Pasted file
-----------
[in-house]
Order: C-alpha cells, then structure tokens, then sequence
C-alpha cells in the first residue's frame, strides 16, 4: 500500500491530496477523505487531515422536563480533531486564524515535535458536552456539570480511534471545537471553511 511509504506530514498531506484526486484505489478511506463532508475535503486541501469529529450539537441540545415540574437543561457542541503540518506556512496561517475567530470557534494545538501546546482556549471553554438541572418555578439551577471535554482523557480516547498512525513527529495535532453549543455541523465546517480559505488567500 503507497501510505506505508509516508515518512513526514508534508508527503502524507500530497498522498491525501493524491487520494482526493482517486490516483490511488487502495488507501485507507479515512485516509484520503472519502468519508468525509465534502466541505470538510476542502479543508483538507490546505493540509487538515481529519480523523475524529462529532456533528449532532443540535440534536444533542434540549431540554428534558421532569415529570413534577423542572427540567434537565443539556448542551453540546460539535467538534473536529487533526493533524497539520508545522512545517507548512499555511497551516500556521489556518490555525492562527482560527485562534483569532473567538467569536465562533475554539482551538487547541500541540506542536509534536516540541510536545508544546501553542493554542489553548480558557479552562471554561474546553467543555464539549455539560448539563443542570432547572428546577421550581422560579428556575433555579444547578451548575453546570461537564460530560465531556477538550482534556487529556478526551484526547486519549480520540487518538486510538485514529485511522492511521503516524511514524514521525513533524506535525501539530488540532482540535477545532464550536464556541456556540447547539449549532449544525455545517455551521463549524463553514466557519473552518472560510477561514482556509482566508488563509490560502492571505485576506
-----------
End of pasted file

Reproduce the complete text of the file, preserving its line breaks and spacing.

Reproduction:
[in-house]
Order: C-alpha cells, then structure tokens, then sequence
C-alpha cells in the first residue's frame, strides 16, 4: 500500500491530496477523505487531515422536563480533531486564524515535535458536552456539570480511534471545537471553511 511509504506530514498531506484526486484505489478511506463532508475535503486541501469529529450539537441540545415540574437543561457542541503540518506556512496561517475567530470557534494545538501546546482556549471553554438541572418555578439551577471535554482523557480516547498512525513527529495535532453549543455541523465546517480559505488567500 503507497501510505506505508509516508515518512513526514508534508508527503502524507500530497498522498491525501493524491487520494482526493482517486490516483490511488487502495488507501485507507479515512485516509484520503472519502468519508468525509465534502466541505470538510476542502479543508483538507490546505493540509487538515481529519480523523475524529462529532456533528449532532443540535440534536444533542434540549431540554428534558421532569415529570413534577423542572427540567434537565443539556448542551453540546460539535467538534473536529487533526493533524497539520508545522512545517507548512499555511497551516500556521489556518490555525492562527482560527485562534483569532473567538467569536465562533475554539482551538487547541500541540506542536509534536516540541510536545508544546501553542493554542489553548480558557479552562471554561474546553467543555464539549455539560448539563443542570432547572428546577421550581422560579428556575433555579444547578451548575453546570461537564460530560465531556477538550482534556487529556478526551484526547486519549480520540487518538486510538485514529485511522492511521503516524511514524514521525513533524506535525501539530488540532482540535477545532464550536464556541456556540447547539449549532449544525455545517455551521463549524463553514466557519473552518472560510477561514482556509482566508488563509490560502492571505485576506